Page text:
The Family Doctor: A Remedy for Health-Care Costs?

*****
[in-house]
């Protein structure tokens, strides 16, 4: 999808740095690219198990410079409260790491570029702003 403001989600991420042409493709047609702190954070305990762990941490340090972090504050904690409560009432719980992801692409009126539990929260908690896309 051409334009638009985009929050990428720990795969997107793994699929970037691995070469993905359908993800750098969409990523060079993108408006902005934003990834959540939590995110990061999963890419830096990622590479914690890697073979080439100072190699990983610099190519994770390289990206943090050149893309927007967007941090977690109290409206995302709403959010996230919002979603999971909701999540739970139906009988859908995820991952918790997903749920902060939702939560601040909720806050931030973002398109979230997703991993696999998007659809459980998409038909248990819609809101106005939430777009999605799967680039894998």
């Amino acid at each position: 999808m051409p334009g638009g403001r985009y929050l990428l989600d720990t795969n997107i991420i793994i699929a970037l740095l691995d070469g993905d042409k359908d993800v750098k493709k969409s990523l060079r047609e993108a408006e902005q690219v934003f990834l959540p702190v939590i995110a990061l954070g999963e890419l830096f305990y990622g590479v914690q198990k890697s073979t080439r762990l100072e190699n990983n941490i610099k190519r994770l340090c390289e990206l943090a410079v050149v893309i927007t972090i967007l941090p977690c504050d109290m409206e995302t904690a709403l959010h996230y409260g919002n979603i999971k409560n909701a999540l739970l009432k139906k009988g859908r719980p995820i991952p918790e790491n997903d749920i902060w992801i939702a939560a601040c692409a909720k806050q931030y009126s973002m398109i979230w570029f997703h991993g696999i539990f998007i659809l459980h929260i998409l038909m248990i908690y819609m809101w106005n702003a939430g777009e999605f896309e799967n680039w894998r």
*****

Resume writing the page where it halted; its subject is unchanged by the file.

The primary-care doctor is gaining new respect in Washington. Battles may be breaking out left and right over the various health-care bills emerging from Congress, but reformers on both sides agree that general practitioners should be given a central role in uniting the fragmented U.S. medical system. This vision has a name: the "patient-centered medical home." The "home" is the office of a primary-care doctor where patients would go for most of their medical needs. The general practitioner would oversee everything from flu shots to chronic disease management to weight loss, and coordinate care with nurses, pharmacists, and specialists. A 2004 study estimated that if every patient had such a home, the resulting efficiencies might reduce U.S. health-care costs by 5.6%, a savings of $67 billion a year. Instead, most patients today get a scant seven minutes with a general practitioner, who has time to do little more than ask cursory questions and focus on the problem at hand. The patient rushes to specialists for chronic conditions that could be managed by a regular doctor. (Today, these different physicians rarely coordinate.) Last-minute appointments are almost unheard of—one reason patients with minor complaints flock to already crowded hospital emergency rooms. This medical home may sound like the "gatekeeper" model of the 1990s, a managed-care creation that was all about holding down costs. But advocates say the new concept is designed to help patients, not insurers. It's more like doctoring 1950s-style, when a Marcus Welby figure handled all the family's medical needs. This time it's juiced up with digital technology. It also represents a politically painless way to streamline a disorganized and wasteful system that chews up a crippling 18% of the U.S. gross domestic product. That burden is felt particularly by private industry, which covers 60% of the nation's insured. Since most businesses try to ferret out waste and disorganization in their own operations, the medical home is a concept they can embrace in good conscience. One of the biggest advocates is IBM (IBM), which shelled out $1.3 billion last year on health benefits for its U.S. employees and retirees, equal to one month of the company's net income. Dr. Paul H. Grundy, 57, who holds the unusual title of director of health-care transformation for IBM, is a medical-home evangelist who led the company to start the Patient-Centered Primary Care Collaborative, a coalition of some 500 large employers, insurers, consumer groups, and doctors. Part of his goal, he says, is to show that "employers can drive the medical-home idea as buyers of care." Four medical societies have also endorsed the concept, and pilot programs are under way in several states. Most significantly, the idea has the imprimatur of President Barack Obama, who has said any health-care bill should "encourage and provide appropriate payment for providers who implement the medical-home model." The current practice of medicine in the U.S. is a long way from this model. One recent study found that only 27% of physician practices come close to qualifying as a medical home. Still, for a real-world example, step into a nondescript building in Newport News, Va. There, Dr. Peter B. Anderson is examining Gretchen Parker, 72, his patient for 25 years. A year ago, Anderson warned Parker she was pre-diabetic, a condition that afflicts 57 million Americans. Instead of putting Parker on medication, his team helped her change her lifestyle and lose 55 pounds. Her blood sugar readings are now back to normal. Anderson next examines a 46-year-old shipbuilder with a husky voice, the result of a three-pack-a-day, 30-year smoking habit. He quit last year—on Anderson's advice—and today he's in for a three-month checkup. Later Anderson attends to an assistant high school principal and her 16-year-old son. She'd called only this morning because both had flulike symptoms; the office always holds time open for same-day appointments. Anderson determines that the pair has colds, convinces them they don't need antibiotics, and gets the mother to book an appointment in three months to check her high blood pressure. He even has time to discuss colleges with the basketball-playing son. By 6 p.m., he's done for the day.